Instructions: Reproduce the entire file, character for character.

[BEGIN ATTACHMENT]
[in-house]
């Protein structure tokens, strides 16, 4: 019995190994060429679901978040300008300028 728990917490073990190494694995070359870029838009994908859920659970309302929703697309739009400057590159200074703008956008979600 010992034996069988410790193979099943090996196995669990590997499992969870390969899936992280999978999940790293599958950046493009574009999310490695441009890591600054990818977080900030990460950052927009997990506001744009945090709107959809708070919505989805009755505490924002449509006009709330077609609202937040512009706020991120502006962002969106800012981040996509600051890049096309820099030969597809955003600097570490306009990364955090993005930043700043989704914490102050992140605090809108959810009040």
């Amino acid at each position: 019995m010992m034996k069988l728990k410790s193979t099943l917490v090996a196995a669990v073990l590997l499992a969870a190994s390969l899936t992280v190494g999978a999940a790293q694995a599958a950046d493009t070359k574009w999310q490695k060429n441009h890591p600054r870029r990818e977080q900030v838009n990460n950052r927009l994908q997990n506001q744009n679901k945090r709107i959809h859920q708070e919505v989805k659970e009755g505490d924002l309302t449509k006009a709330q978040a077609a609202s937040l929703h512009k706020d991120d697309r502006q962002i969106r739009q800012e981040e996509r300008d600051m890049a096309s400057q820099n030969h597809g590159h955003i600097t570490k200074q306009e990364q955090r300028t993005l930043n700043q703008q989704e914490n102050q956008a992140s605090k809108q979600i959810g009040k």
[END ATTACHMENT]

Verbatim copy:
[in-house]
């Protein structure tokens, strides 16, 4: 019995190994060429679901978040300008300028 728990917490073990190494694995070359870029838009994908859920659970309302929703697309739009400057590159200074703008956008979600 010992034996069988410790193979099943090996196995669990590997499992969870390969899936992280999978999940790293599958950046493009574009999310490695441009890591600054990818977080900030990460950052927009997990506001744009945090709107959809708070919505989805009755505490924002449509006009709330077609609202937040512009706020991120502006962002969106800012981040996509600051890049096309820099030969597809955003600097570490306009990364955090993005930043700043989704914490102050992140605090809108959810009040």
């Amino acid at each position: 019995m010992m034996k069988l728990k410790s193979t099943l917490v090996a196995a669990v073990l590997l499992a969870a190994s390969l899936t992280v190494g999978a999940a790293q694995a599958a950046d493009t070359k574009w999310q490695k060429n441009h890591p600054r870029r990818e977080q900030v838009n990460n950052r927009l994908q997990n506001q744009n679901k945090r709107i959809h859920q708070e919505v989805k659970e009755g505490d924002l309302t449509k006009a709330q978040a077609a609202s937040l929703h512009k706020d991120d697309r502006q962002i969106r739009q800012e981040e996509r300008d600051m890049a096309s400057q820099n030969h597809g590159h955003i600097t570490k200074q306009e990364q955090r300028t993005l930043n700043q703008q989704e914490n102050q956008a992140s605090k809108q979600i959810g009040k």